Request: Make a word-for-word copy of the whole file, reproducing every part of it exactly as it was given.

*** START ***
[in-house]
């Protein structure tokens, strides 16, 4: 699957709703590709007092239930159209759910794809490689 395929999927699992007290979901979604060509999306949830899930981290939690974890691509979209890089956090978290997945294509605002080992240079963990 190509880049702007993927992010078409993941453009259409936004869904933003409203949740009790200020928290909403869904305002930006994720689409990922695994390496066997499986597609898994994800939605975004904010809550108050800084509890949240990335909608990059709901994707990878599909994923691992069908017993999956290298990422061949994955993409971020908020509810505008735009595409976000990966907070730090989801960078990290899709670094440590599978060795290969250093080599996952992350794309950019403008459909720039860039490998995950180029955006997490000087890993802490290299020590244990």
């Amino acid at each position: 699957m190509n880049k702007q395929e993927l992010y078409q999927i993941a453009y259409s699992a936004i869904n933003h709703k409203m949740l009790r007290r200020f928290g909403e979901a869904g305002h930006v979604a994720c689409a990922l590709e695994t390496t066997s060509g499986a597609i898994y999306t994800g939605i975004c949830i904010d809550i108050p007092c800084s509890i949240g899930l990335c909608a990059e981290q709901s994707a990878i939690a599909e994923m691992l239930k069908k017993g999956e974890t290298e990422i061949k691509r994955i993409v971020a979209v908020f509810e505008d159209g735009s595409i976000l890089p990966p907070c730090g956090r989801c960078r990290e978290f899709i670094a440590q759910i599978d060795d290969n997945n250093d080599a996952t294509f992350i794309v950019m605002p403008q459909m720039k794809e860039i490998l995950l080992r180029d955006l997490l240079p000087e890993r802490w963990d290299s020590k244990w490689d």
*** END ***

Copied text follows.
[in-house]
């Protein structure tokens, strides 16, 4: 699957709703590709007092239930159209759910794809490689 395929999927699992007290979901979604060509999306949830899930981290939690974890691509979209890089956090978290997945294509605002080992240079963990 190509880049702007993927992010078409993941453009259409936004869904933003409203949740009790200020928290909403869904305002930006994720689409990922695994390496066997499986597609898994994800939605975004904010809550108050800084509890949240990335909608990059709901994707990878599909994923691992069908017993999956290298990422061949994955993409971020908020509810505008735009595409976000990966907070730090989801960078990290899709670094440590599978060795290969250093080599996952992350794309950019403008459909720039860039490998995950180029955006997490000087890993802490290299020590244990």
């Amino acid at each position: 699957m190509n880049k702007q395929e993927l992010y078409q999927i993941a453009y259409s699992a936004i869904n933003h709703k409203m949740l009790r007290r200020f928290g909403e979901a869904g305002h930006v979604a994720c689409a990922l590709e695994t390496t066997s060509g499986a597609i898994y999306t994800g939605i975004c949830i904010d809550i108050p007092c800084s509890i949240g899930l990335c909608a990059e981290q709901s994707a990878i939690a599909e994923m691992l239930k069908k017993g999956e974890t290298e990422i061949k691509r994955i993409v971020a979209v908020f509810e505008d159209g735009s595409i976000l890089p990966p907070c730090g956090r989801c960078r990290e978290f899709i670094a440590q759910i599978d060795d290969n997945n250093d080599a996952t294509f992350i794309v950019m605002p403008q459909m720039k794809e860039i490998l995950l080992r180029d955006l997490l240079p000087e890993r802490w963990d290299s020590k244990w490689d």